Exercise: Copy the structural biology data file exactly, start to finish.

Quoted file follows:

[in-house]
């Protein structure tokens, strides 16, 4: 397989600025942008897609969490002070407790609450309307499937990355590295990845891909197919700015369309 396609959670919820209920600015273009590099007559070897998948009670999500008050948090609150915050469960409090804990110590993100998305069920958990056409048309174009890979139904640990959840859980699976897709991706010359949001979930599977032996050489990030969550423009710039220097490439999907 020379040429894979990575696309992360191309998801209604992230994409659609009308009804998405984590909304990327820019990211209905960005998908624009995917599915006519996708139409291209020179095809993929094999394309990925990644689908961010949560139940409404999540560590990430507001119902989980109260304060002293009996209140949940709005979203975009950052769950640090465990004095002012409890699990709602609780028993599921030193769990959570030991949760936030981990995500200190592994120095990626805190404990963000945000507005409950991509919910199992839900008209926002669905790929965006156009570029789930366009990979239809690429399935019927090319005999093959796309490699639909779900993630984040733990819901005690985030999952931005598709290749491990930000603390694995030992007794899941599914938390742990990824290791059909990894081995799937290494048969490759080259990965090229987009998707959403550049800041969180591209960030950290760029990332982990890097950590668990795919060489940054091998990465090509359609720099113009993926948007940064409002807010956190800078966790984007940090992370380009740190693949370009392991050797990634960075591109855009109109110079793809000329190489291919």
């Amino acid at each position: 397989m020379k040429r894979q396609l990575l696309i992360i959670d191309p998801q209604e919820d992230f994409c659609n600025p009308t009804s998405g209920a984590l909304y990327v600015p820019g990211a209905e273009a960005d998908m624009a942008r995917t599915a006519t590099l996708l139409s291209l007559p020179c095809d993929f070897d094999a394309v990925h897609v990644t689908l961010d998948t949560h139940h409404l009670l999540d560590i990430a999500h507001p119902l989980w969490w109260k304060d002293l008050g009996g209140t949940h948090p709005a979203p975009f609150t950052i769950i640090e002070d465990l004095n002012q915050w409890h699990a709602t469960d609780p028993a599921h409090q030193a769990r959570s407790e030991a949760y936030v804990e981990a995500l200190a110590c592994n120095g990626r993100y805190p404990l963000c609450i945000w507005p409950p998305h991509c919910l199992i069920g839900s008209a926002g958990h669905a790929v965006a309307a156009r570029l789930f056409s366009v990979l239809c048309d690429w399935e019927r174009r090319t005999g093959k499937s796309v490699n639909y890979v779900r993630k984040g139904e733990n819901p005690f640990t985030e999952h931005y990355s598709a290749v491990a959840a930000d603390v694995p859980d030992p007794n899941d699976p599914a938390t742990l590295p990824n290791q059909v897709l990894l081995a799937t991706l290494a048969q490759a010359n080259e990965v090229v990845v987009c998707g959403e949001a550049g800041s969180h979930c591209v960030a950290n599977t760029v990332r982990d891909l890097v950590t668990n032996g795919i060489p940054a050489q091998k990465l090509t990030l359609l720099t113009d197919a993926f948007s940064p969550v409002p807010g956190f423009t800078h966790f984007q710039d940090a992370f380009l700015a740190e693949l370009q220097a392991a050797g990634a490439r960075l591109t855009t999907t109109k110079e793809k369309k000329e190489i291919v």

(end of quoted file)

[in-house]
């Protein structure tokens, strides 16, 4: 397989600025942008897609969490002070407790609450309307499937990355590295990845891909197919700015369309 396609959670919820209920600015273009590099007559070897998948009670999500008050948090609150915050469960409090804990110590993100998305069920958990056409048309174009890979139904640990959840859980699976897709991706010359949001979930599977032996050489990030969550423009710039220097490439999907 020379040429894979990575696309992360191309998801209604992230994409659609009308009804998405984590909304990327820019990211209905960005998908624009995917599915006519996708139409291209020179095809993929094999394309990925990644689908961010949560139940409404999540560590990430507001119902989980109260304060002293009996209140949940709005979203975009950052769950640090465990004095002012409890699990709602609780028993599921030193769990959570030991949760936030981990995500200190592994120095990626805190404990963000945000507005409950991509919910199992839900008209926002669905790929965006156009570029789930366009990979239809690429399935019927090319005999093959796309490699639909779900993630984040733990819901005690985030999952931005598709290749491990930000603390694995030992007794899941599914938390742990990824290791059909990894081995799937290494048969490759080259990965090229987009998707959403550049800041969180591209960030950290760029990332982990890097950590668990795919060489940054091998990465090509359609720099113009993926948007940064409002807010956190800078966790984007940090992370380009740190693949370009392991050797990634960075591109855009109109110079793809000329190489291919």
């Amino acid at each position: 397989m020379k040429r894979q396609l990575l696309i992360i959670d191309p998801q209604e919820d992230f994409c659609n600025p009308t009804s998405g209920a984590l909304y990327v600015p820019g990211a209905e273009a960005d998908m624009a942008r995917t599915a006519t590099l996708l139409s291209l007559p020179c095809d993929f070897d094999a394309v990925h897609v990644t689908l961010d998948t949560h139940h409404l009670l999540d560590i990430a999500h507001p119902l989980w969490w109260k304060d002293l008050g009996g209140t949940h948090p709005a979203p975009f609150t950052i769950i640090e002070d465990l004095n002012q915050w409890h699990a709602t469960d609780p028993a599921h409090q030193a769990r959570s407790e030991a949760y936030v804990e981990a995500l200190a110590c592994n120095g990626r993100y805190p404990l963000c609450i945000w507005p409950p998305h991509c919910l199992i069920g839900s008209a926002g958990h669905a790929v965006a309307a156009r570029l789930f056409s366009v990979l239809c048309d690429w399935e019927r174009r090319t005999g093959k499937s796309v490699n639909y890979v779900r993630k984040g139904e733990n819901p005690f640990t985030e999952h931005y990355s598709a290749v491990a959840a930000d603390v694995p859980d030992p007794n899941d699976p599914a938390t742990l590295p990824n290791q059909v897709l990894l081995a799937t991706l290494a048969q490759a010359n080259e990965v090229v990845v987009c998707g959403e949001a550049g800041s969180h979930c591209v960030a950290n599977t760029v990332r982990d891909l890097v950590t668990n032996g795919i060489p940054a050489q091998k990465l090509t990030l359609l720099t113009d197919a993926f948007s940064p969550v409002p807010g956190f423009t800078h966790f984007q710039d940090a992370f380009l700015a740190e693949l370009q220097a392991a050797g990634a490439r960075l591109t855009t999907t109109k110079e793809k369309k000329e190489i291919v």